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UN Council spares India blast lecture
- Pattern reflects change in status

New York, Sept. 9: The UN Security Council’s “strongest” condemnation of this week’s terrorist attack on Delhi High Court may offer little more than symbolic comfort to victims of the bombing but, on the global stage, it is setting a pattern that frees India from big power sermons on how to conduct its campaign against terrorism.

The Security Council has long practised double standards on terrorism: one for the big powers, which are its permanent members endowed with the all-powerful veto on world affairs, and another for ordinary member states of the UN.

When ordinary members of the UN come under terrorist strikes, the Security Council’s condemnation of such attacks is accompanied by condescending lectures on how these countries should respond to those attacks.

But when the big powers in the Security Council are threatened by terrorists, they are allowed unrestrained freedom to deal with those threats.

It is a reflection of New Delhi’s heightened standing at the UN that India has now been routinely elevated to the ranks of the big powers, although it is still an aspirant to permanent membership of the Security Council.

In its condemnation of this week’s bombing at Delhi High Court, the Security Council asserted that “any acts of terrorism are criminal and unjustifiable, regardless of their motivation, wherever, whenever and by whomsoever committed” without appending any sermons to India to a statement by the Council’s rotating presidency.

Similarly, during the serial bombing of Mumbai on July 13 this year, “the members of the Security Council reiterated their determination to combat all forms of terrorism, in accordance with its responsibilities under the Charter of the United Nations” without tying India’s hands with conditions on combating terrorism.

Witness the contrast: when Benazir Bhutto was assassinated by terrorists in December 2007, the Security Council had gratuitous advice for Pakistan.

“The Security Council calls on all Pakistanis to exercise restraint and maintain stability in the country,” the Council’s statement said, supplementing the rest of its response to the sensational political assassination.

Similarly, when JW Marriott and Ritz Carlton hotels in Jakarta were bombed serially in July 2009, the Security Council lectured Indonesians that “they must ensure that measures taken to combat terrorism comply with all their obligations under international law, in particular international human rights, refugee and humanitarian law”.

Sermons on human nights, humanitarian law and refugee protection, which are missing from Security Council statements on terrorism in India, are routine in similar statements dealing with most countries.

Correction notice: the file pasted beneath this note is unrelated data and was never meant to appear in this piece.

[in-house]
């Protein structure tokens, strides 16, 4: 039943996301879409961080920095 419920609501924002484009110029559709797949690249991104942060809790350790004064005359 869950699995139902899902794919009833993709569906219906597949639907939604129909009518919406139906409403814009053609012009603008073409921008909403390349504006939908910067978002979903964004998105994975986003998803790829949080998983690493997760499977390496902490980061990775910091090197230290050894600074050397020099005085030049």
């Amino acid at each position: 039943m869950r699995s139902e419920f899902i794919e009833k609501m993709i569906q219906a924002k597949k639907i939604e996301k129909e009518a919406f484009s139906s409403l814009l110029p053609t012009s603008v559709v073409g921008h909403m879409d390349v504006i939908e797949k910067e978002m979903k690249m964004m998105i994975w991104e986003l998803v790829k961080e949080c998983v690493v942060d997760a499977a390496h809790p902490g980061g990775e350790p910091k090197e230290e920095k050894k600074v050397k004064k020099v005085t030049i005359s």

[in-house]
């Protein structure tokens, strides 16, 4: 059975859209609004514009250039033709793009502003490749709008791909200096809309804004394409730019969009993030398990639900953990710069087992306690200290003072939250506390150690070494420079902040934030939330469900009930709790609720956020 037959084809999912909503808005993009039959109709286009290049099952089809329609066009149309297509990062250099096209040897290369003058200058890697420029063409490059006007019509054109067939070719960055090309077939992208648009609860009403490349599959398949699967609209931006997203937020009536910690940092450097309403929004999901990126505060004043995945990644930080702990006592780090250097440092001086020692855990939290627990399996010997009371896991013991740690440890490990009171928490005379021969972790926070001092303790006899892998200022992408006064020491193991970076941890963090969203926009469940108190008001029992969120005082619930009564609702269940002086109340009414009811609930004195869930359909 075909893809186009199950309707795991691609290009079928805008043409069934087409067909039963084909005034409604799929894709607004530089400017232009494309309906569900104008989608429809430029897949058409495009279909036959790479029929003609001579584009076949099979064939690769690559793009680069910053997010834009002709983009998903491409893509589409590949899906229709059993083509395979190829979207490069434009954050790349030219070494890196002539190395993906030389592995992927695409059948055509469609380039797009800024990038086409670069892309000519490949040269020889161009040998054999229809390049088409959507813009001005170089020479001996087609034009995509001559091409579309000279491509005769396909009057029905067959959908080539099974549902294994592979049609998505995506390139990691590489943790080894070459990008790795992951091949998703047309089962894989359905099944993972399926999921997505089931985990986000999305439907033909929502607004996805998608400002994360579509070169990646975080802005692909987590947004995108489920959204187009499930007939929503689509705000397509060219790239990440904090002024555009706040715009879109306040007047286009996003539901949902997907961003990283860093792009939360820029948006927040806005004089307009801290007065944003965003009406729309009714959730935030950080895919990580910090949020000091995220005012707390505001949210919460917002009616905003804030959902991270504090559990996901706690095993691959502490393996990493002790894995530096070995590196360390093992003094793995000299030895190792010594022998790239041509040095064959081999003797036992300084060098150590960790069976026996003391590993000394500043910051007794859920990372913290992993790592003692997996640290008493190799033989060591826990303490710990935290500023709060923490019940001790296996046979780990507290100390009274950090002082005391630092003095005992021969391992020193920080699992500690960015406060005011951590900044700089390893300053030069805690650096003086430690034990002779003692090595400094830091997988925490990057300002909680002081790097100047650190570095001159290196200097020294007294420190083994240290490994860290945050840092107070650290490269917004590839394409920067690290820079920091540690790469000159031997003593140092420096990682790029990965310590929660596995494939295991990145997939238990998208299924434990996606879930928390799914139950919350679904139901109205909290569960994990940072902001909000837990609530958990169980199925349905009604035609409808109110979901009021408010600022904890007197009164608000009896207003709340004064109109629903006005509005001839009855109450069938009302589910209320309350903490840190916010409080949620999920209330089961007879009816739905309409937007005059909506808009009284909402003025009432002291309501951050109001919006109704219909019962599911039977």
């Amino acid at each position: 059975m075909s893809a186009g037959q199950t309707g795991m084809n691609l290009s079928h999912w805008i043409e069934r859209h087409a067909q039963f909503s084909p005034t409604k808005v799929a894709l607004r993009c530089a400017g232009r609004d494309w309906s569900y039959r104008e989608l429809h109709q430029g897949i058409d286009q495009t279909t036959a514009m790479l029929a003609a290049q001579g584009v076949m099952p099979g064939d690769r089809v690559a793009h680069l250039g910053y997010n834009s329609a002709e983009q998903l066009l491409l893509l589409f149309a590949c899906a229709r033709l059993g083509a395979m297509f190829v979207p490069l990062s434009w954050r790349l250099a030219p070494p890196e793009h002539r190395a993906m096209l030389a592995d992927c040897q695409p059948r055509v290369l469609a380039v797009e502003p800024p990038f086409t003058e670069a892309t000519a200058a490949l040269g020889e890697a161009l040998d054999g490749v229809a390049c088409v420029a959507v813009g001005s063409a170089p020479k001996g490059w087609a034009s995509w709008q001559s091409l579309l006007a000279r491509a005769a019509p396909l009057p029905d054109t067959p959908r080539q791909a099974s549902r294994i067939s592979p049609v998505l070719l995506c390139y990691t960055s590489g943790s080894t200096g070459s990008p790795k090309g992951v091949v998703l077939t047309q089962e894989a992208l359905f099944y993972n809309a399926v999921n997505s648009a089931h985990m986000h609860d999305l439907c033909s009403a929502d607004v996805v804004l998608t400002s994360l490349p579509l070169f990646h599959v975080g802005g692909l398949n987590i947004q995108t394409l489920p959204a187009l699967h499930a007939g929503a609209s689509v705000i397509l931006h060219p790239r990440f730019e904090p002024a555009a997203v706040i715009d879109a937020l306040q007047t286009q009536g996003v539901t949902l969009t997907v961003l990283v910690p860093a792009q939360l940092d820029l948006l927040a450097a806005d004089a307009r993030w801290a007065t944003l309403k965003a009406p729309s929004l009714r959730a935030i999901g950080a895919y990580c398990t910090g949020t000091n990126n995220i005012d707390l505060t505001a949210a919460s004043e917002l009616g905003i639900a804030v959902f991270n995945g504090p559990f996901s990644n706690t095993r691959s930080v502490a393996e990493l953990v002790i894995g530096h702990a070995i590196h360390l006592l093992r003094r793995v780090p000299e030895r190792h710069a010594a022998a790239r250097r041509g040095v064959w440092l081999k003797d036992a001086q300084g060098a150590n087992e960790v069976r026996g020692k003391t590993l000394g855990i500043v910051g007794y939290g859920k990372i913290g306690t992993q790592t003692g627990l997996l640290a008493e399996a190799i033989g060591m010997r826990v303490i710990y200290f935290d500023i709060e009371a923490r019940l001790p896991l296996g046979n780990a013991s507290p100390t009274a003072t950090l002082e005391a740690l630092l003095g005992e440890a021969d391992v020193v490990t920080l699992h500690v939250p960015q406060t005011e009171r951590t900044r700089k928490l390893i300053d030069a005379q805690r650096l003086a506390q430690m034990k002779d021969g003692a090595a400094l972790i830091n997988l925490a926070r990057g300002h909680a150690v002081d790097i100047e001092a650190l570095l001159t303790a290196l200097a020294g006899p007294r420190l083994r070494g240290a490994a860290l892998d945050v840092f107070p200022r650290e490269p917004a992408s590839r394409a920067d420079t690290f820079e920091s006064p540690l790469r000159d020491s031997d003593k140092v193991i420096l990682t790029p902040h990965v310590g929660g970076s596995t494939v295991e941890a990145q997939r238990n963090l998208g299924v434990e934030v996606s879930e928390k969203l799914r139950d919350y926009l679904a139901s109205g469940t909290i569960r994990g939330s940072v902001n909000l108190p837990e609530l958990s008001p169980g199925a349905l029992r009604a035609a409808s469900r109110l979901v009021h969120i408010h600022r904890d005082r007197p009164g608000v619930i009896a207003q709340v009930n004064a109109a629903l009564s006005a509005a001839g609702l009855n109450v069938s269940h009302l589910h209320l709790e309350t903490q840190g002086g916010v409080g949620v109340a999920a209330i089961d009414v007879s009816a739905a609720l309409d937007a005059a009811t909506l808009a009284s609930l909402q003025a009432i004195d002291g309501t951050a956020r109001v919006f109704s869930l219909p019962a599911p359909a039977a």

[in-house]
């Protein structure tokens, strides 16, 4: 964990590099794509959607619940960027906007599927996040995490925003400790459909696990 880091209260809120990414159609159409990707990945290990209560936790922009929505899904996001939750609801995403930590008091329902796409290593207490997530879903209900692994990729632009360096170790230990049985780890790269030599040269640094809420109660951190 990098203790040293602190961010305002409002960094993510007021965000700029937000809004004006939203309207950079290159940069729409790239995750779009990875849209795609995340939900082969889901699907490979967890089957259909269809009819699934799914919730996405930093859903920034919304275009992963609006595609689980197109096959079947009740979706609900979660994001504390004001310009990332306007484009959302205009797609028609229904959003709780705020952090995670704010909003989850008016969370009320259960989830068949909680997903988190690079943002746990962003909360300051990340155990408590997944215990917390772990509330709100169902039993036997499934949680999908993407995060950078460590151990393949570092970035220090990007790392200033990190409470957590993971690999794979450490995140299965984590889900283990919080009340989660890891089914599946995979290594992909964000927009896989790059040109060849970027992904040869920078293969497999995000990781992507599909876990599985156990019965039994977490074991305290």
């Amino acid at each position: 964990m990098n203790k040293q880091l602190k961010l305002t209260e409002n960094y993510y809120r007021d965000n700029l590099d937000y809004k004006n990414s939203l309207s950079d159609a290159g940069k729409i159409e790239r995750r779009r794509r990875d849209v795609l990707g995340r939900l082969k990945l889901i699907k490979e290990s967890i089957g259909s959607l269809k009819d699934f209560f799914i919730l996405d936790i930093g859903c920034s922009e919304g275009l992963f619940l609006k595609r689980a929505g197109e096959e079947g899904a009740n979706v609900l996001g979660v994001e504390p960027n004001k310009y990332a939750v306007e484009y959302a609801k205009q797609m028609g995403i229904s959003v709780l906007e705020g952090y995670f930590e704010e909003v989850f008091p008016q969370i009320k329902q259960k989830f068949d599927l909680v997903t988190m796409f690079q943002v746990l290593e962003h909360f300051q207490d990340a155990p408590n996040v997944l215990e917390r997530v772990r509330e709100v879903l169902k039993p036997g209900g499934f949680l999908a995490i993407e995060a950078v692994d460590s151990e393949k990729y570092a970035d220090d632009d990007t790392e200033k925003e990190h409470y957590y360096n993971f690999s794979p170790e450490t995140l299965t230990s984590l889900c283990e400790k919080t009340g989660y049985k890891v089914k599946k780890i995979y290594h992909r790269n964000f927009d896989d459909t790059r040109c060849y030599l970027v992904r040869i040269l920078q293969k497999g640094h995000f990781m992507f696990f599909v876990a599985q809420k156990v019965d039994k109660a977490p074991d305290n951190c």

For the families of Ashraf Akhras and his bride, Nadia al-Alami, who were celebrating their wedding with 900 guests at Amman’s Radisson hotel in November 2005 when they were targeted by suicide bombers, the Security Council’s sermon on human rights and refugee protection would have sounded hollow.

Most of the 900 guests at the wedding were Palestinians who were actually refugees in Jordan. About 60 people died and hundreds were injured in terrorist attacks on three Amman hotels on that day.

Even when the Polish ambassador in Baghdad was seriously wounded in an attack in October 2007, which killed his bodyguard and injured two others, the Poles were told to comply with their obligations on human rights.

Ostensibly because of US interests in Iraq, when terrorists strike in Baghdad -- as in the assassination of two Algerian diplomats accredited to Iraq in July 2005 -- the condemnations are accompanied by “calls upon the international community to stand by the Iraqi people in their pursuit of peace, stability and democracy”.

In marked contrast, when terrorists attacked a secondary school in the Russian town of Beslan and took hostages in September 2004, the Security Council came down with full force against terrorism and issued a much broader statement with no references to human rights, refugees or humanitarian law.

Instead, the Council “urged all states to... co-operate actively with the Russian authorities in their efforts to find and bring to justice the perpetrators, organisers and sponsors of these terrorist acts”. Russia is one of the “Big Five” powers in the Council.The Security Council’s statement on the first anniversary of the September 11 attacks against the US is similarly one of the longest and broad-based anti-terrorism statements issued by the Council, running beyond the usual few paragraphs into a second page.Freedom for India from big power sermons on terrorism did not come easily.

US diplomats at the state department in Washington said the Council’s statement on India after the July serial bombings in Mumbai was held up for several hours when some European countries insisted that India should be reminded of its human rights and other obligations.

Luckily for New Delhi’s anti-terror campaign, India is now a member of the Security Council and objected to that format, Council sources said. A presidential statement by the Security Council cannot be issued unless all its members agree on a text.

State department officials are claiming credit for having persuaded reluctant US allies into agreeing to the “Big Five” standards on terrorism on the Mumbai blasts, taking into accounts objections by the Indian Permanent Mission to the UN.

They cite this as an example of Washington’s common commitment with India in fighting terrorism. The format of the statement on Mumbai on the lines of the ones for the permanent members of the Security Council was adopted this week to condemn the Delhi High Court bombing also, to India’s satisfaction.

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